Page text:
Van Cliburn in Moscow (1962)

by | Nov 12, 2008 | DVD & Blu-ray Video Reviews | 0 comments

Van Cliburn in Moscow, Vol. 5 (1962)

Program: BEETHOVEN: Piano Concerto No. 5 in E-flat Major, Op. 73 “Emperor”; TCHAIKOVSKY: Piano Concerto No. 1 in B-flat Minor, Op. 23; CHOPIN: Fantasie in F Minor, Op. 49; LISZT: Hungarian Rhapsody No. 12 – Van Cliburn, piano/Moscow Philharmonic Orchestra/Kirill Kondrashin
Studio: VAI DVD 4452
Video: 4:3; Black & White
Audio: PCM Mono
Duration: 104 minutes
Rating: ****:


To see the tall, lanky Texan once more win the hearts and minds of the Russians in 1962 is to appreciate just how much of an advocate for peace pianist Van Cliburn (b. 1934) became in a time of political tensions.  Despite the bleached-out visuals and the unimaginative camera work that plagues the televised production, the musical and “humane” aspects of the concert more than re-inforce Cliburn’s stoic, cool demeanor that won him the Tchaikovsky competition 14 April 1958. He appears a Hero of the People, and he acknowledges their presence in word as well as musical deed, dedicating the Tchaikovsky Concerto “to Professor Goldenweiser” and the Chopin Fantasie “to Nikita Khrutschev.” That Cliburn had evolved into America’s foremost diplomat speaks for itself.

No less a musical presence is the late Kirill Kondrashin (1914-1981), batonless, and always in plastic sympathy with his soloist. Together, at the Great Hall of the Moscow Conservatory, they make elegant, fleet work of Beethoven’s Emperor Concerto: Cliburn, ever poised, his back a ramrod pillar, the camera virtually stationary over his left shoulder or close-up, on the elongated fingers, arched in a run or sculpted phrase, urging the top line forward. The camerawork obviates all instances of individual, instrumental soli, so clarinet, oboe, horn, and tympani are left as acoustical entities only. Several moments stand out, especially the “galloping octaves” section of the first movement, where Bernard Shaw once exclaimed that “I did with my ears what I do with my eyes when I stare.” Cliburn instantiates the essence of pearly play, eliciting liquid sound from the keyboard, perhaps even at the expense of monumental drama. A rapt performance of Beethoven’s Adagio brings out Cliburn’s singing legato, the patina soft until the descending half-note transition to the Rondo, lithely fluid. Watching this video with my mother in Orlando had her exclaim, “He has very long fingers!”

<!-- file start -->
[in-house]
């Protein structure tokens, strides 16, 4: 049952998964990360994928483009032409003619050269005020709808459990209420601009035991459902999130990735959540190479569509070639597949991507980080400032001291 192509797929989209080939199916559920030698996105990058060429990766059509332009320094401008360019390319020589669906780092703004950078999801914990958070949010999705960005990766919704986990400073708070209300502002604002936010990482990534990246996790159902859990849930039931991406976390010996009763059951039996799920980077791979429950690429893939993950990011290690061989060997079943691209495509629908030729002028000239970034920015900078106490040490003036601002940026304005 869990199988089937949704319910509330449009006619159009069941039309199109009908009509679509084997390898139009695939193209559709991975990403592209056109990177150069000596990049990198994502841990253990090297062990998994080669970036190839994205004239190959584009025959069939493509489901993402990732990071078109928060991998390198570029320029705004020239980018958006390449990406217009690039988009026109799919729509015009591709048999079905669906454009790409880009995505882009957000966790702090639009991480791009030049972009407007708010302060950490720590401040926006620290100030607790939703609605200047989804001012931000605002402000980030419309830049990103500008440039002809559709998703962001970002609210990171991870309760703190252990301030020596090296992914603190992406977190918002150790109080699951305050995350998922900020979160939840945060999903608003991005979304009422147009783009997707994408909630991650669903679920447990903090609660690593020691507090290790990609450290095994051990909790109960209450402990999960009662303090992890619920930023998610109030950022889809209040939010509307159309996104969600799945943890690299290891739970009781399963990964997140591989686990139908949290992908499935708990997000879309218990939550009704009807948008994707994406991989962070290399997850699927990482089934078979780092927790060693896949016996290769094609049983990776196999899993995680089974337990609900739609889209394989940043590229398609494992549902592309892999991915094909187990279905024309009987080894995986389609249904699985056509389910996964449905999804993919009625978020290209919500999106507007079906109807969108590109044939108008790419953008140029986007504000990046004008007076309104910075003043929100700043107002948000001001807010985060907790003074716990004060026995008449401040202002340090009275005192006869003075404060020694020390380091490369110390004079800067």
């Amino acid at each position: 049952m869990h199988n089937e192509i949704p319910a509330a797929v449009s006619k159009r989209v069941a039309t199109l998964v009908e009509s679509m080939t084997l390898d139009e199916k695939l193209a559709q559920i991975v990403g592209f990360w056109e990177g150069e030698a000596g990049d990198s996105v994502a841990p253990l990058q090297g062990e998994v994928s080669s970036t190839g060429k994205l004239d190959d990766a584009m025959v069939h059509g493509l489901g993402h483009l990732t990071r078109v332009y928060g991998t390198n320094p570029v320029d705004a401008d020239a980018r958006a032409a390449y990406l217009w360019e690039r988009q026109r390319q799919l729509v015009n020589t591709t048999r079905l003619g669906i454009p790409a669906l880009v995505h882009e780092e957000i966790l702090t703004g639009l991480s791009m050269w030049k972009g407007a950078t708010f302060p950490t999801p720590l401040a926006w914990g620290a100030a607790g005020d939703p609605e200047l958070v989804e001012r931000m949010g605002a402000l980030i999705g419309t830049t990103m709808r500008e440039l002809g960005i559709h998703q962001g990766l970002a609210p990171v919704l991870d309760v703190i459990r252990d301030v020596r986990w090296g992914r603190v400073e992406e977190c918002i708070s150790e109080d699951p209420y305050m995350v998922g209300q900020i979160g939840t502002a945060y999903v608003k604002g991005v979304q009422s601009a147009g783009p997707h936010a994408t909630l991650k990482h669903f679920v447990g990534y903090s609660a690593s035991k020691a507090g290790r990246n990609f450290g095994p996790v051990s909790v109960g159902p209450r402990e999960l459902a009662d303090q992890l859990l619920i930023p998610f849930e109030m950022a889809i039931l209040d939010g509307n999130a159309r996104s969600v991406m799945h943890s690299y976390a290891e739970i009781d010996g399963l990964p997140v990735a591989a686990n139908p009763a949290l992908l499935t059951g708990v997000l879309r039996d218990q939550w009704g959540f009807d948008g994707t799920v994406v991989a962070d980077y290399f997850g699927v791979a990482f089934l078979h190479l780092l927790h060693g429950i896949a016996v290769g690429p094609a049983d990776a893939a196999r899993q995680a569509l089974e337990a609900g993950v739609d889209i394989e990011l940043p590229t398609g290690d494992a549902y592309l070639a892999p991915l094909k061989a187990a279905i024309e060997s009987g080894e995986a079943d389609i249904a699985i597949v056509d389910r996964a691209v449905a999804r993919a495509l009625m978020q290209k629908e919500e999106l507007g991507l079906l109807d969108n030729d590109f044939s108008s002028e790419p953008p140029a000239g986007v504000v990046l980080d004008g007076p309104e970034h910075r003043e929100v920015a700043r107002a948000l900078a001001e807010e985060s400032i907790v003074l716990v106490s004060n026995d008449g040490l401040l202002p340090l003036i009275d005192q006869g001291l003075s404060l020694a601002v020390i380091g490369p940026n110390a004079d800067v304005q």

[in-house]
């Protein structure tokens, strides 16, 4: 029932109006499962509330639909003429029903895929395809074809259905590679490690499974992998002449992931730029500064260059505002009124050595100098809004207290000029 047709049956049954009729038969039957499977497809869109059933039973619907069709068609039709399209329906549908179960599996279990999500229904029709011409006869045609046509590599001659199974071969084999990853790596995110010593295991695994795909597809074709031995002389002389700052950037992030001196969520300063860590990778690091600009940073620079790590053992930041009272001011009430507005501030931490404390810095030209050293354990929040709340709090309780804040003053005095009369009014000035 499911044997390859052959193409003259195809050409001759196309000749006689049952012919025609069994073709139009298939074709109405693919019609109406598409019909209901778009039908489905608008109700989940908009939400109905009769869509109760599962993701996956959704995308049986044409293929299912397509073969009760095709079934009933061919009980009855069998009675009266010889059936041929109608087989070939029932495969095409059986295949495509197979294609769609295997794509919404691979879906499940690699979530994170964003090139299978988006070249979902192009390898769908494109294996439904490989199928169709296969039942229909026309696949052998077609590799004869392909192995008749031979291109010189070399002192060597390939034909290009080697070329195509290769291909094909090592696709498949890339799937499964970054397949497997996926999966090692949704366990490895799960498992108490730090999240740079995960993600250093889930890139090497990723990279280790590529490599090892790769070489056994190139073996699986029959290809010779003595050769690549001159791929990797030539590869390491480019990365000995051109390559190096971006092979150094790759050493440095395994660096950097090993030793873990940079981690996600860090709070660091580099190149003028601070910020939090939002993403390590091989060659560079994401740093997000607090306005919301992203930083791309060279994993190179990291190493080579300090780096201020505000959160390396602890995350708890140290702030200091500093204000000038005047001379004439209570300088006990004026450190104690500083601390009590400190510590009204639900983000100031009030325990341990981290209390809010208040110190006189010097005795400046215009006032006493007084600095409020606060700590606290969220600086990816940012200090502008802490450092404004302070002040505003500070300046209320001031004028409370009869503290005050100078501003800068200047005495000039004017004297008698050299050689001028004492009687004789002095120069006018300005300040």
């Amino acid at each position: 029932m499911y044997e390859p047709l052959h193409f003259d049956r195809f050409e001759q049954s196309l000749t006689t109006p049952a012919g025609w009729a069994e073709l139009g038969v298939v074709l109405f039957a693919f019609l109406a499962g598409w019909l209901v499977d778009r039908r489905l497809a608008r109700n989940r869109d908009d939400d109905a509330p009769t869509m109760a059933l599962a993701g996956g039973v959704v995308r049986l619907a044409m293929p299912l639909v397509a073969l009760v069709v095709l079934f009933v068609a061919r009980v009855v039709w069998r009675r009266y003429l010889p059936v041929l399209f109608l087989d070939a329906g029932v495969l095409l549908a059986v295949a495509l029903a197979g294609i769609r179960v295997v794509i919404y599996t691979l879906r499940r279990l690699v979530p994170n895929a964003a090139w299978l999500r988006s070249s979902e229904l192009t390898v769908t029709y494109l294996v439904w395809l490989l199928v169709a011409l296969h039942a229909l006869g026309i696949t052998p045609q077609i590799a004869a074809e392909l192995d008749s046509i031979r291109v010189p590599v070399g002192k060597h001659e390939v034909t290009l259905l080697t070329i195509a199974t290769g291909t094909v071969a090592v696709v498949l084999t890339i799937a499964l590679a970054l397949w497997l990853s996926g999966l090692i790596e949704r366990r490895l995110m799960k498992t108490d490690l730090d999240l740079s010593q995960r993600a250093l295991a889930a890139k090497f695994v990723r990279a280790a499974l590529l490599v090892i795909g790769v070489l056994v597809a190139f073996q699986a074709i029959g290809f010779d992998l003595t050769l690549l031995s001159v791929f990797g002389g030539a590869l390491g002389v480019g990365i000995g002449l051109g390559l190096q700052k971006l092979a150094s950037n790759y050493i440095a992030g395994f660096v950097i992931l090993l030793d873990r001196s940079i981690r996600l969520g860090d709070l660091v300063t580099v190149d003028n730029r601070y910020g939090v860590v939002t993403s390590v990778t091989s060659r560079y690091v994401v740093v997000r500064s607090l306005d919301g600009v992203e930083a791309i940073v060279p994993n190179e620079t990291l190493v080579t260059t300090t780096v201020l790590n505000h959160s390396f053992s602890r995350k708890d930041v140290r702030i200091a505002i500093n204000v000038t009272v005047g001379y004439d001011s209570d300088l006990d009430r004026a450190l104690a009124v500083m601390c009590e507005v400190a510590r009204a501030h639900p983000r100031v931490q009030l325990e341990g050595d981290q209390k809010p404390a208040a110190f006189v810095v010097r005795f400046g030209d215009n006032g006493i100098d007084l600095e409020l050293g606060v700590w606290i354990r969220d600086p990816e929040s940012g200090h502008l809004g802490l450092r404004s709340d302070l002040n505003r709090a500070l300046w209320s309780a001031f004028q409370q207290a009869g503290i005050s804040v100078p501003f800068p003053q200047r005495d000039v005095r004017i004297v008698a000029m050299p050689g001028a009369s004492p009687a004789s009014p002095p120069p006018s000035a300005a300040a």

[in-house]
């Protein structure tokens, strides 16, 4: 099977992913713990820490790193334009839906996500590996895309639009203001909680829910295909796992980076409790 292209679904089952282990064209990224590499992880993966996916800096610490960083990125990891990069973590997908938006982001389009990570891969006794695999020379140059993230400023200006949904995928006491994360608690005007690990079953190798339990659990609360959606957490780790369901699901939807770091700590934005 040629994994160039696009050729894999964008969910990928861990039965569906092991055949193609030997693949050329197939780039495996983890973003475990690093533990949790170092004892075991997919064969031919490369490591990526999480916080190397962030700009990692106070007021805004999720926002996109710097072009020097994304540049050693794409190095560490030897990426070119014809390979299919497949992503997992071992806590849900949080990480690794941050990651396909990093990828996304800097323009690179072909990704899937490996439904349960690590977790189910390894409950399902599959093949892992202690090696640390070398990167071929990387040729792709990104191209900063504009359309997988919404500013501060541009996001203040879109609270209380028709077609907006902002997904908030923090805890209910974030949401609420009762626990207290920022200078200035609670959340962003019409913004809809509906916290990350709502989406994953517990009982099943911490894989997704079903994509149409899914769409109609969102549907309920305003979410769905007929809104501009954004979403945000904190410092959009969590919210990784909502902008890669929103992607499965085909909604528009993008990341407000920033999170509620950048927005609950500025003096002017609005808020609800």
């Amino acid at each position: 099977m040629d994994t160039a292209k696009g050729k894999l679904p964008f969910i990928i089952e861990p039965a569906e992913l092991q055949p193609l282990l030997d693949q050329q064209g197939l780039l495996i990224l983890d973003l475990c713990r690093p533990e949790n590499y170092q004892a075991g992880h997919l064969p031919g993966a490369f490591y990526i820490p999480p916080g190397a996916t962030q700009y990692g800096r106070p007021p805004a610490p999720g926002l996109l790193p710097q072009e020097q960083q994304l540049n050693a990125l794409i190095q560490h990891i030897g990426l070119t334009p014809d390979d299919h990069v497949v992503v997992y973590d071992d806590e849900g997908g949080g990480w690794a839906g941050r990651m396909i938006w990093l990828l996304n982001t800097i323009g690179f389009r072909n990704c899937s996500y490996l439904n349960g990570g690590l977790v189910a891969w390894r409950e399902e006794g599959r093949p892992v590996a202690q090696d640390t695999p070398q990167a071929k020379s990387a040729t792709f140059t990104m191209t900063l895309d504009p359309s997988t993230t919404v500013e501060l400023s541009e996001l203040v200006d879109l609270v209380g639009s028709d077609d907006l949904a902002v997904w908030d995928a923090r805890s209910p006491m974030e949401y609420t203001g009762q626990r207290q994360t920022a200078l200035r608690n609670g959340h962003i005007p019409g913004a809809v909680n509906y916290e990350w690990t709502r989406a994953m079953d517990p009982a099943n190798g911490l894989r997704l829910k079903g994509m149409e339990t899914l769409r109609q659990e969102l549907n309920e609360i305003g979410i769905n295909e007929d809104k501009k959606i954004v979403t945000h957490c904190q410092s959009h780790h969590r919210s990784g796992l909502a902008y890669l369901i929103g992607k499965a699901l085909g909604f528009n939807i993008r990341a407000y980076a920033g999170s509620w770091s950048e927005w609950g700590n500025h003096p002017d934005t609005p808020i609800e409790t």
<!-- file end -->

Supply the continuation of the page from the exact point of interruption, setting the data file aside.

The Tchaikovsky First Concerto became Cliburn’s obvious calling-card; collectors be aware a version with Dimitri Mitropoulos and the New York Philharmonic exists on disc. Again, the Russian camera is all on Cliburn’s hands as he announces the Introduction’s oft-quoted theme, Then, Tchaikovsky imitates Schumann by repeating all motifs twice. No soli in the orchestra deserve a visual image, it seems, despite their aromatic and lyric fancies. Only in the second movement do the cello and violin warrant the sharing of the visual image–mostly because they are right beside Cliburn’s piano–even the flute and French horn remain invisible. Note Kondrashin’s big moment in the orchestral stretto prior to the first movement cadenza. Nice alla musette playing from Cliburn, a technique that virtually bristles in the Liszt 12th Rhapsody. Huge block chords and a mighty coda from Cliburn/Kondrashin to end the first movement – more potent than their RCA version, and more on a par with Richter/Karajan, which remains my favored inscription. Flute and Cliburn for the Andantino, with cello, violin and assorted winds, the latter of whom we hear but do not see. Quick cascades for the Allegro con fuoco, the fire especially prevalent. By the time the fire is over, another has risen from the audience, Khrutschev and Gromyko, et al. applauding with the rest of the tumultuous crowd. 

The two encores reveal a thoroughly trained Cliburn, quite poised in the rather “extensive” selections, especially the episodic Fantasie of Chopin, with its several affects held together by arpeggiated runs and dark recitatives.  The Liszt is meant to sweep us away, as it surely does – a splashy, virtuosic performance that reveals that a young, patrician volcano sat before a mesmerized Russian audience and convinced them that Music is the bringer of Peace.

–Gary Lemco

 

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